Communicating with Hazard maps in Central America workshop - Antigua, Guatemala, 20-24th March 2017
The objectives of this workshop were to (1) establish needs-driven priorities for the region (focusing on El Salvador, Guatemala, and Nicaragua), and identify any variations across the participating countries; (2) establish stakeholder-defined project outcomes so that in-country crisis response, preparation, and planning are genuinely benefited; (3) establish research interests and experience across the region and map those to UK-based academic groups; (4) identify case studies for specific hazards and communities; (v) Identify potential pilot studies for future research with key groups and define preliminary data needs to support those studies.
The workshop was held in Antigua, Guatemala. The majority of attendees were from institutions in Guatemala, Nicaragua, El Salvador. A sub-set of UK-based network participants attended as well as other collaborators from around Latin America.
Group breakout discussion summaries captured on these flipchart mind maps
Summary of the workshop
Day 1: The morning session served as an introduction to the expertise of the UK contingent and as an initial training and capacity building activity aimed at both practitioners, academics, and students. The second session focused on the challenges of development in Central America: Experiences from the point of view of NGOs. The final session discussed building resilience in the face of risks and disasters: Experiences from the point of view of civil society and national and local government.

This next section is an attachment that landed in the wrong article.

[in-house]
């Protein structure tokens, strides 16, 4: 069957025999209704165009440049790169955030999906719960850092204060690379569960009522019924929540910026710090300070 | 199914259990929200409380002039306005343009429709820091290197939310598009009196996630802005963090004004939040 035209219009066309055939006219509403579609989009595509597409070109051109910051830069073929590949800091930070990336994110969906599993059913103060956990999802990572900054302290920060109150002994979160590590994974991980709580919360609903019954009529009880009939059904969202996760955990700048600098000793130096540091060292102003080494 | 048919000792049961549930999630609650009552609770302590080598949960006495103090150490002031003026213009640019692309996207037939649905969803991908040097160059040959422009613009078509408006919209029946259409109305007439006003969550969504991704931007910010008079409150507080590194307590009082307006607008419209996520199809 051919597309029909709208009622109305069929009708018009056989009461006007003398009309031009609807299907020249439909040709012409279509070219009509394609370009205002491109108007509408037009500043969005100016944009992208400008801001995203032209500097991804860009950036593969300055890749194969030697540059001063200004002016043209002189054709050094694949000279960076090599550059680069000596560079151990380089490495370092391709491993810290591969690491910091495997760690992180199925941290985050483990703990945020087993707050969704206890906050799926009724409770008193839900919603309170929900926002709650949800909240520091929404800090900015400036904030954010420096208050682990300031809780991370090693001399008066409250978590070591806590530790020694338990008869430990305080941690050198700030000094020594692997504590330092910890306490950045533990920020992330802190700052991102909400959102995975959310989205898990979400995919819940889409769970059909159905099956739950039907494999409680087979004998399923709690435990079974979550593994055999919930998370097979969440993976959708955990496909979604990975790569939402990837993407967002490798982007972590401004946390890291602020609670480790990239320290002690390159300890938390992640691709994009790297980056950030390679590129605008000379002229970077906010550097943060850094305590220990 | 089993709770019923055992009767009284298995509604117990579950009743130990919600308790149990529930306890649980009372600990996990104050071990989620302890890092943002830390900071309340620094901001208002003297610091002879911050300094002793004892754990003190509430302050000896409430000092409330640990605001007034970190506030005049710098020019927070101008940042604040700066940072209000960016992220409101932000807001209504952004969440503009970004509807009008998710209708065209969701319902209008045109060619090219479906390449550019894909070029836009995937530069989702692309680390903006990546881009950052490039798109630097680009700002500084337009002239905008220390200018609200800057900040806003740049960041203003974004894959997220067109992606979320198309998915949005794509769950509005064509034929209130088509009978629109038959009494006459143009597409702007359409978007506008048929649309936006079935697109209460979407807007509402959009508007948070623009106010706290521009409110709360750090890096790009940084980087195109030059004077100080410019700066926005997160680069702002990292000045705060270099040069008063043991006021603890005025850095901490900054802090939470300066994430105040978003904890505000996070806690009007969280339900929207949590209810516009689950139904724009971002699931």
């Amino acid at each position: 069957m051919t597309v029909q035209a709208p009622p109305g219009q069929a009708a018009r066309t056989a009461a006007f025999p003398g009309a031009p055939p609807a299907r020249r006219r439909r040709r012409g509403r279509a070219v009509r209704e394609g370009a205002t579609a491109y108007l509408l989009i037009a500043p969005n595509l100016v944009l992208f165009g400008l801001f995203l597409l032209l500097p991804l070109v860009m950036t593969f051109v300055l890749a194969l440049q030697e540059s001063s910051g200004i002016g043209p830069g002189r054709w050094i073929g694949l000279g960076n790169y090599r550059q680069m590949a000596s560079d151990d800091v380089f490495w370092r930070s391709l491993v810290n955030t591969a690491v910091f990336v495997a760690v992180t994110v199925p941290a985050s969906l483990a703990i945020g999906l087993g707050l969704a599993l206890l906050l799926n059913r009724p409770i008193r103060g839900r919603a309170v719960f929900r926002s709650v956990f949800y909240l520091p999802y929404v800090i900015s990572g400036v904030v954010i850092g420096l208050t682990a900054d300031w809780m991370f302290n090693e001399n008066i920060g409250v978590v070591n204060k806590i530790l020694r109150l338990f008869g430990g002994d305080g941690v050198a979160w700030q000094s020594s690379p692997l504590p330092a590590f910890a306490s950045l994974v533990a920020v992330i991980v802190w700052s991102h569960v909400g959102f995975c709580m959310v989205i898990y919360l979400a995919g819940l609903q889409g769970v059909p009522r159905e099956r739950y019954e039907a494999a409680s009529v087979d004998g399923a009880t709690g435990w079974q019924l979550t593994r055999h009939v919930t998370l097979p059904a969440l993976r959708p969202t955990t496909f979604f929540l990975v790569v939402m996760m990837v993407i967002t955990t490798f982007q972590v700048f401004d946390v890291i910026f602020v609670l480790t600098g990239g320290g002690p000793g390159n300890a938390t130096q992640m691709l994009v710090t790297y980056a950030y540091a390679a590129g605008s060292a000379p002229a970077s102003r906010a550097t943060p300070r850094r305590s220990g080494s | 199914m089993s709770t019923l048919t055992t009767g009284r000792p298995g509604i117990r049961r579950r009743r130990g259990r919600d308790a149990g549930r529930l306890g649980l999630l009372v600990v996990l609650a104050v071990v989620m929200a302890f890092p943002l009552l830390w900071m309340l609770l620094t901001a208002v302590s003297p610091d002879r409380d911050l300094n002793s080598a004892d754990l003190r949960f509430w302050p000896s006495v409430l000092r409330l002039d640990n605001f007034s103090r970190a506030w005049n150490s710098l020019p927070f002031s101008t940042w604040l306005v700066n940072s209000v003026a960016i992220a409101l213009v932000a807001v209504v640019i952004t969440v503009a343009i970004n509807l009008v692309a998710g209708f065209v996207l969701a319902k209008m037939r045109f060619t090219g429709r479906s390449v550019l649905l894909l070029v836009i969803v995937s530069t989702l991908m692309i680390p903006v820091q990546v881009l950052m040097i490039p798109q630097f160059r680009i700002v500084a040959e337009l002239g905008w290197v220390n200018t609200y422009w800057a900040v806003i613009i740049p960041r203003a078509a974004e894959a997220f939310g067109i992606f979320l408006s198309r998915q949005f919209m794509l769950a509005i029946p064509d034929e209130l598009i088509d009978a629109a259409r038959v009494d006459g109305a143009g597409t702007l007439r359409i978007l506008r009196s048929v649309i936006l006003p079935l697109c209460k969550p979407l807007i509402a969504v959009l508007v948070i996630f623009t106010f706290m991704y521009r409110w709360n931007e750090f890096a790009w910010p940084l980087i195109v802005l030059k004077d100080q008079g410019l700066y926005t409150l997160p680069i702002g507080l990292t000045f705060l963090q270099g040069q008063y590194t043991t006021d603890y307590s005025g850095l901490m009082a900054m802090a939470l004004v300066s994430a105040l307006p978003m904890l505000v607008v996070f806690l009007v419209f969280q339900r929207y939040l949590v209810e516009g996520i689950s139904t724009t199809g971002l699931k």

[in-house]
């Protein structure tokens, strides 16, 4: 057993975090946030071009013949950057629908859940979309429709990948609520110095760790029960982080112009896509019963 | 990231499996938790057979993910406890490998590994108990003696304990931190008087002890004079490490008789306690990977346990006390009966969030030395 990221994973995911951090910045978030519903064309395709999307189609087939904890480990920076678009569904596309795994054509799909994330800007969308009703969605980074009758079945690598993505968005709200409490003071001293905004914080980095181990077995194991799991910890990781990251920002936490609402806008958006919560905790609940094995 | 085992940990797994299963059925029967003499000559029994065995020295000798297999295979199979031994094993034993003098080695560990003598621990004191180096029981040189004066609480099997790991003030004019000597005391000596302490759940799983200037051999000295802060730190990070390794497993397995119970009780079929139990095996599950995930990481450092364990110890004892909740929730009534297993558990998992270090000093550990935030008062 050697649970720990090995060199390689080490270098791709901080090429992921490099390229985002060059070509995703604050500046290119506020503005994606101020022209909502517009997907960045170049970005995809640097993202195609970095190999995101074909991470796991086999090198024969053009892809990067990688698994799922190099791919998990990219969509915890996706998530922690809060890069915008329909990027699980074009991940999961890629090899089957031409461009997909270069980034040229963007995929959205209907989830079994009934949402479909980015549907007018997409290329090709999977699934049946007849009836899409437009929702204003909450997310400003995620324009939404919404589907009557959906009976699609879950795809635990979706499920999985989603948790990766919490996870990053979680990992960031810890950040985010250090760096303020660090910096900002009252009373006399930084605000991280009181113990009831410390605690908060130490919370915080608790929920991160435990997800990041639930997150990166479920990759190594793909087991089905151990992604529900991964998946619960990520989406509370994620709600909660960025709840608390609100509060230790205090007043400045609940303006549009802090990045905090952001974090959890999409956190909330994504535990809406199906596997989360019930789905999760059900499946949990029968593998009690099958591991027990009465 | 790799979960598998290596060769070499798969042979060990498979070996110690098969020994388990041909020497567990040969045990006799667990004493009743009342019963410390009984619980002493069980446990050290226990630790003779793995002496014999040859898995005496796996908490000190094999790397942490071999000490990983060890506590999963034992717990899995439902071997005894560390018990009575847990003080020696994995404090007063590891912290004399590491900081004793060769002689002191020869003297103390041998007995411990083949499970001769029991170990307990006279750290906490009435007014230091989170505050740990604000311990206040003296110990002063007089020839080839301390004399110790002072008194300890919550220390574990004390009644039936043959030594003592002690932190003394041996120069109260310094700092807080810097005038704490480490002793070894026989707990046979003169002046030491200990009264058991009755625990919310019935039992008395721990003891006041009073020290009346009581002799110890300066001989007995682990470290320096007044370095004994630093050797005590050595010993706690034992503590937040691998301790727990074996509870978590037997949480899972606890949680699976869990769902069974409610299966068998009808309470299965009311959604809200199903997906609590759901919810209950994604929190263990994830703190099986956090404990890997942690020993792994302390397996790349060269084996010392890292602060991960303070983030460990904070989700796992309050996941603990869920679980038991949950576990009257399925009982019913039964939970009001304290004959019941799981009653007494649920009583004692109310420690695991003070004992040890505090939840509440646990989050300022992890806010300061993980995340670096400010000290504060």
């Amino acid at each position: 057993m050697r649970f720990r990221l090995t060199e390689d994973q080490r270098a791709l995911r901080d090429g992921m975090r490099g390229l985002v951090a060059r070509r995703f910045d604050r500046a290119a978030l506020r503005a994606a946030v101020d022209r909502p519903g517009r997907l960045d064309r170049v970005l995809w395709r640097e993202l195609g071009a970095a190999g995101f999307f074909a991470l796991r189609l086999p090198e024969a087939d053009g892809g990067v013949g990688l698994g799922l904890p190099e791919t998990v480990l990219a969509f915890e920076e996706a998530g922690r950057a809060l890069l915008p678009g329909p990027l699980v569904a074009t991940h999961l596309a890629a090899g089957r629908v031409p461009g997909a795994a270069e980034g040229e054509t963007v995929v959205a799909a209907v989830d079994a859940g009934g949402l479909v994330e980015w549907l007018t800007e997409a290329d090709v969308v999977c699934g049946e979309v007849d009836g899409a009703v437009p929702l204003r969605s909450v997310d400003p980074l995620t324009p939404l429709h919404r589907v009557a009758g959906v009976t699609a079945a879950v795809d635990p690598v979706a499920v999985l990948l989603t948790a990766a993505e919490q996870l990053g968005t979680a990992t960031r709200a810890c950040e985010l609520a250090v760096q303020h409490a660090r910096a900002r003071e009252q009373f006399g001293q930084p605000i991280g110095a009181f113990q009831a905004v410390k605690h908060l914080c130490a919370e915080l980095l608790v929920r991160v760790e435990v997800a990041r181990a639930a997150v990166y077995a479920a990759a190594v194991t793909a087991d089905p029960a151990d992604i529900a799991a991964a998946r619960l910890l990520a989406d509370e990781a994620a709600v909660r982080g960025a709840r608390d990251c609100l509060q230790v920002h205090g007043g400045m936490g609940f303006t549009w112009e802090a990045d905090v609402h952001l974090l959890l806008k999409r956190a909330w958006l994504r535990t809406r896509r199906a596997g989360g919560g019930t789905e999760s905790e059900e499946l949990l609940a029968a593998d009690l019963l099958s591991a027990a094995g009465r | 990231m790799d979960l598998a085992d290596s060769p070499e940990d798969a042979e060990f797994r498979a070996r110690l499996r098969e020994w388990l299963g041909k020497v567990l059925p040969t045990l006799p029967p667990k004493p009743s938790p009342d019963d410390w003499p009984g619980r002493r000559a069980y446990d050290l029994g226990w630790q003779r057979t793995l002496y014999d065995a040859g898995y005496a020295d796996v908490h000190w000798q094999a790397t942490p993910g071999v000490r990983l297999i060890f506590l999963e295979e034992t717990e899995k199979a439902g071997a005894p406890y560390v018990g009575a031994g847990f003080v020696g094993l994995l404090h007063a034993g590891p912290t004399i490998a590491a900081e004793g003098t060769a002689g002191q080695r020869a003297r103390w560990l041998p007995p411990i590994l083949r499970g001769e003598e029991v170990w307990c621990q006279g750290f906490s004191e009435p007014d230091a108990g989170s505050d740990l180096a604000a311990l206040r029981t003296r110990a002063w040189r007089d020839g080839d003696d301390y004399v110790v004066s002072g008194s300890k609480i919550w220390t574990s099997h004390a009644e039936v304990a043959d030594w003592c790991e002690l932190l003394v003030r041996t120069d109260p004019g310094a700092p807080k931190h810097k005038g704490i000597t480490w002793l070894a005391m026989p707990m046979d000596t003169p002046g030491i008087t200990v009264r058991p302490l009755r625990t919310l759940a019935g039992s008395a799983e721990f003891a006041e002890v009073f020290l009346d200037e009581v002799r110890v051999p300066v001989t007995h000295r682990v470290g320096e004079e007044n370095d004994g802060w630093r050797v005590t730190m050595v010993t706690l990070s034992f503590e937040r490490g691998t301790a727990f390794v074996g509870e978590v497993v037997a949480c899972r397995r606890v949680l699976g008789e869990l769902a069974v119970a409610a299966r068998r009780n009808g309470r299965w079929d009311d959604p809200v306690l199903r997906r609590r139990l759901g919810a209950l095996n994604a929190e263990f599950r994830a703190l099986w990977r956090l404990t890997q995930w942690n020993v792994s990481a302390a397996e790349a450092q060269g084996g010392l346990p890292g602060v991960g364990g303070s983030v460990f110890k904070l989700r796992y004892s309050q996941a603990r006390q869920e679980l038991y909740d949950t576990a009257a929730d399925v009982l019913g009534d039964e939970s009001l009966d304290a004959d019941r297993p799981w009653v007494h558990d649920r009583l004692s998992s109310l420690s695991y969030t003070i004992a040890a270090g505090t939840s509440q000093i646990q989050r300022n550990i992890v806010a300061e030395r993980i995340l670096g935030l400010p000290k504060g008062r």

Day 2: Exchange of experiences with hazard maps. Practitioners were invited to give presentations on their experiences of making and using hazard maps.
Day 3: Field trips to the slopes of Fuego volcano.
Day 4: Summary of what has been achieved so far, instructions for the day. Followed by discussion sessions - small groups according to themes. Closing discussion.
Existing maps are not all necessarily as well used, understood or communicated as they could be. It is recognised that the responsibility to communicate the information falls between gaps/institutions/groups.
Hazard Information needs to be designed more effectively, two types of info: response and preparedness. Participation levels can be top-down or bottom up, or a few cases both.
Throughout the region, local community leaders are key to hazard communication and self-evacuation decisions.
Strong precedents have been set elsewhere that community-developed maps are an effective way to engage and get buy-in at the local community level. Similar initiatives being used by NGOs in the region.
Challenges include the ties of people to their land/livelihoods, for instance where people resettle dangerous areas because their livelihoods were tied to those areas.
There is recognition that disaster management protocols need to be kept up to date, and evolve with understanding and experience, but changing established protocols is often hard to do.